[ 38 Pa. Commw. Page 198]
property was vacant for less than the two-year period, listed in the ordinance, and the appellant entered into an agreement of sale during that period and eventually negotiated a lease with a tenant who intends to use the premises as a social club. The record also reveals other overt acts on the part of the appellant-owner during the two-year period here in question indicating an intention to maintain the use of the property as a social club, such as the agreement of sale and application for a transfer of the club liquor license, as well as B.I.G.'s posting notice of its intent to resume the social club use of the property. In addition, no physical changes were made in the building and its basic character as a social club therefore remained unaltered. Upper Darby Township Appeal, 391 Pa. 347, 138 A.2d 99 (1958); See Miorelli v. Zoning Hearing Board, supra.
Our review of the records reveals no evidence of intent on the part of the appellant-owners to abandon the social club use of the building but rather a continuing and ultimately successful attempt on their part to maintain and use the premises for social club purposes during the entire period that the property lacked a tenant as in Munhall Borough Council Appeal, supra. The record lacking any evidence indicating overt acts or failure to act by the appellant which would indicate that the social club use was abandoned, we believe that the municipality has failed to meet its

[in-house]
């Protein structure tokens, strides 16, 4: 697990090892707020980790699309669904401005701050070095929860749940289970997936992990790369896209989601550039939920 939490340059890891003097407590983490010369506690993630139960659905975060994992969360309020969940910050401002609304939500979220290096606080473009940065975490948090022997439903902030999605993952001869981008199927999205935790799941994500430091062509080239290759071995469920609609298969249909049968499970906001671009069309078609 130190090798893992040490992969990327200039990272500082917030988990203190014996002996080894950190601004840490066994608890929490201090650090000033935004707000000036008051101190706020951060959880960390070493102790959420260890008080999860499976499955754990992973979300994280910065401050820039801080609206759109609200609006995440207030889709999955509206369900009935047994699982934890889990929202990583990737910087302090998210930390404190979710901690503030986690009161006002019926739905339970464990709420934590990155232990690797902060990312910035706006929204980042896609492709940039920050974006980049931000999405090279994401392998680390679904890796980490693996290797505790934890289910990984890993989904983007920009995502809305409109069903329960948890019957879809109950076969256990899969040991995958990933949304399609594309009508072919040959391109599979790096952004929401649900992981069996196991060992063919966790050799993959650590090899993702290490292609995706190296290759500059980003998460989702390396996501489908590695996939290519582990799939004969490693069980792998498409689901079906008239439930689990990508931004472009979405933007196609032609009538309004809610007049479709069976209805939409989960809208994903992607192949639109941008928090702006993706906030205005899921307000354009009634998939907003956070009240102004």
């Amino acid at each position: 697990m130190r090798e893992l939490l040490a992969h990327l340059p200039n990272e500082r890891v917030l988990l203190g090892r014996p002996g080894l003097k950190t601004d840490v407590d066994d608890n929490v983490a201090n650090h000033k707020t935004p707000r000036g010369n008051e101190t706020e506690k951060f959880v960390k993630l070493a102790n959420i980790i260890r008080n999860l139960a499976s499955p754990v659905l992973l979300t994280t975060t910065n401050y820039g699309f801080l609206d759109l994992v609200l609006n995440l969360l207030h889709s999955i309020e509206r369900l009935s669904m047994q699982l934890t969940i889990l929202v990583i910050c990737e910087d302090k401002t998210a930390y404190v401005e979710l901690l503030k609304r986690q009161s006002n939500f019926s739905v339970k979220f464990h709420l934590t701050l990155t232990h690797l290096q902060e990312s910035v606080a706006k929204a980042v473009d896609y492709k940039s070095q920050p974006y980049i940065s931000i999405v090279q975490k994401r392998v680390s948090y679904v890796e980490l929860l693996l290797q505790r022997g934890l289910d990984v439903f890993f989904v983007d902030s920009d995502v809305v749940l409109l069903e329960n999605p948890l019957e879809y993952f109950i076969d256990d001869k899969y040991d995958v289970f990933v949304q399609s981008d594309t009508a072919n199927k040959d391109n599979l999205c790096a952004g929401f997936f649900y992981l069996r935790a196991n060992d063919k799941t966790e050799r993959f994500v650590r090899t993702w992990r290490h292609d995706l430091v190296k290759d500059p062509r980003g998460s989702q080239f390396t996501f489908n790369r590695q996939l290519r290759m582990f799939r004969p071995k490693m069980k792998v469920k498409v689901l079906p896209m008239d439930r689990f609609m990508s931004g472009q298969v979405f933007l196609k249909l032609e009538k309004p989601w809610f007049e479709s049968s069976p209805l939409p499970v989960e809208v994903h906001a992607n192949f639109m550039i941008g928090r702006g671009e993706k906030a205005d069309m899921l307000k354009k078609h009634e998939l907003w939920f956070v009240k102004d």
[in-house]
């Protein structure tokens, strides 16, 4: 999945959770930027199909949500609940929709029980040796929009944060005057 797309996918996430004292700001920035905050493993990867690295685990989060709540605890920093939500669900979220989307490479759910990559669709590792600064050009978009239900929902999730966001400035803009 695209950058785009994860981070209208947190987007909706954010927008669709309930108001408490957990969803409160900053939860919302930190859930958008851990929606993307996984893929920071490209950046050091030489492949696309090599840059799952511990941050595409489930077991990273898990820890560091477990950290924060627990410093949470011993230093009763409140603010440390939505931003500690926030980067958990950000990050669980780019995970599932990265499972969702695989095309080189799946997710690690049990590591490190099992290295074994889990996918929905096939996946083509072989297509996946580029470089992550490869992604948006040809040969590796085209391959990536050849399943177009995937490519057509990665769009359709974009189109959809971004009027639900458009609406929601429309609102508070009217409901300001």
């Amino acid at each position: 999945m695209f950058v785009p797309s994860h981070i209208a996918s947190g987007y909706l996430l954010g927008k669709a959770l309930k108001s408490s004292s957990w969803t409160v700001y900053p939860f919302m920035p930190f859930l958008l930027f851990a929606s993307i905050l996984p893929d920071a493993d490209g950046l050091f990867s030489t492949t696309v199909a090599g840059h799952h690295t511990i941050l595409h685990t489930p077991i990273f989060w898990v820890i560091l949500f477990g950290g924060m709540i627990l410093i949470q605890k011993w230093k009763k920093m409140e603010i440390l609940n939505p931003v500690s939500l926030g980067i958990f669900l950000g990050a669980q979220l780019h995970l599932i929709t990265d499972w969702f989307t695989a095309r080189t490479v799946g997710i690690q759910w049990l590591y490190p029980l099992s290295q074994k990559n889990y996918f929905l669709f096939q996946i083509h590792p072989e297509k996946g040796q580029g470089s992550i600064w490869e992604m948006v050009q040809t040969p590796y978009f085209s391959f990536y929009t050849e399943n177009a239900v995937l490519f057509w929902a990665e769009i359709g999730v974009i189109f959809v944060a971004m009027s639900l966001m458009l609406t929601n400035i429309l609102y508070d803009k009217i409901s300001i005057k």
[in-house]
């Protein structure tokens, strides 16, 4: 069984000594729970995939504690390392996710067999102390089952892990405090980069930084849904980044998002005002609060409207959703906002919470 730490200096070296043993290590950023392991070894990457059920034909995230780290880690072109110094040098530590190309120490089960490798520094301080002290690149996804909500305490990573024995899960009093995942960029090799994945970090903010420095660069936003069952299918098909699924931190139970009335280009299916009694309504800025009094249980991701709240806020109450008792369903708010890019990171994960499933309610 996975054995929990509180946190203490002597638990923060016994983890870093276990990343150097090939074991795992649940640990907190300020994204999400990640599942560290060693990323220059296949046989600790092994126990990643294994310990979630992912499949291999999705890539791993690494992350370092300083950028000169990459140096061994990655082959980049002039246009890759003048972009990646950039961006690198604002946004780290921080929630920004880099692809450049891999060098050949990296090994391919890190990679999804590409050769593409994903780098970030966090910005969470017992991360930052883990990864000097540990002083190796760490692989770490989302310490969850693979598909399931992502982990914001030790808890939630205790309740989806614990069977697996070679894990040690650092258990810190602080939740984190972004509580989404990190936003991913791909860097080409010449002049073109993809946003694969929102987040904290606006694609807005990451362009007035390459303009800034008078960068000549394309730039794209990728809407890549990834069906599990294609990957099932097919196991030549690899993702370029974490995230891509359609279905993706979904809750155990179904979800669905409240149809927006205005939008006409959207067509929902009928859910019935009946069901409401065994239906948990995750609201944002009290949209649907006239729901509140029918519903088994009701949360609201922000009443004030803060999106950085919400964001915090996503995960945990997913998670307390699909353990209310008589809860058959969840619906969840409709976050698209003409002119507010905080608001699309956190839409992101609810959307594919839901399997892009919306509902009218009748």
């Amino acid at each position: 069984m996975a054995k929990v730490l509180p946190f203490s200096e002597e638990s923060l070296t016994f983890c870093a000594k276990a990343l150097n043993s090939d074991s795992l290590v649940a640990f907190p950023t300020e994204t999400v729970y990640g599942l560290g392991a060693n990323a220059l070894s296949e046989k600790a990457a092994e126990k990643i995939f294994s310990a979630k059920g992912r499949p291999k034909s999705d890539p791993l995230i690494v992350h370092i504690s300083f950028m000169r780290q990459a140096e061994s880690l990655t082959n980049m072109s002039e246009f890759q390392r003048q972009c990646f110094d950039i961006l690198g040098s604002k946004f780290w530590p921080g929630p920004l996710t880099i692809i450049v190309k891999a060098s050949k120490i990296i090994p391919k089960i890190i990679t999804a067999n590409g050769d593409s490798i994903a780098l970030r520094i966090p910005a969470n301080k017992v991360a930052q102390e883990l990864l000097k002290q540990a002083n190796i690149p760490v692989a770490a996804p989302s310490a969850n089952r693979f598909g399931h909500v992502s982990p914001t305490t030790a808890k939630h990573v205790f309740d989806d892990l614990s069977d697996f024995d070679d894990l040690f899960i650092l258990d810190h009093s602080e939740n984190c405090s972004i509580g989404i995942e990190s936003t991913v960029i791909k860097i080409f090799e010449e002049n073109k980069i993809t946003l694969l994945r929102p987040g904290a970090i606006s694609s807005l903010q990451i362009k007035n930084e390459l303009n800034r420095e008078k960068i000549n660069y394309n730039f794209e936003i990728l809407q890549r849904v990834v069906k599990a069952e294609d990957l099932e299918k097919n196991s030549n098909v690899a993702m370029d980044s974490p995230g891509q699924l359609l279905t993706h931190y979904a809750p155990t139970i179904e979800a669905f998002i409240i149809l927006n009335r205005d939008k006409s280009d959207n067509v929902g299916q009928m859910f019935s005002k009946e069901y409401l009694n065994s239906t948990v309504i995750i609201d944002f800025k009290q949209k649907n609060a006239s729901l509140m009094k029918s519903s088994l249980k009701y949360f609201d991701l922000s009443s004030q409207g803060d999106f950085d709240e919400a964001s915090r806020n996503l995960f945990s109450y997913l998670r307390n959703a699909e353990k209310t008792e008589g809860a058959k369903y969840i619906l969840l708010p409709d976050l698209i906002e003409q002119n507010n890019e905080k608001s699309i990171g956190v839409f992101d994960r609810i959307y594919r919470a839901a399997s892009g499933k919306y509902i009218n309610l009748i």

[ 38 Pa. Commw. Page 199]
burden of proof. We must therefore reverse the order of the court below.
And Now, this 19th day of October, 1978, the order of the Court of Common Pleas of Lehigh County is hereby reversed and the case is remanded to the Zoning Hearing Board of Allentown for action consistent with this opinion.
Reversed and remanded.
Dissenting Opinion by Judge Wilkinson
I must respectfully dissent. As quoted by the majority, Section 2804(3) of the ordinance provides that the right to continue the non-conforming use is lost if the premises "becomes unoccupied or unused and remains unoccupied or is not used during any continuous period of twenty-four (24) months." I do not see any issue of abandonment. The majority acknowledges that the property remained "unoccupied or unused as a social club for a continuous 2 year period." That concludes the matter. I would affirm the order of the trial court.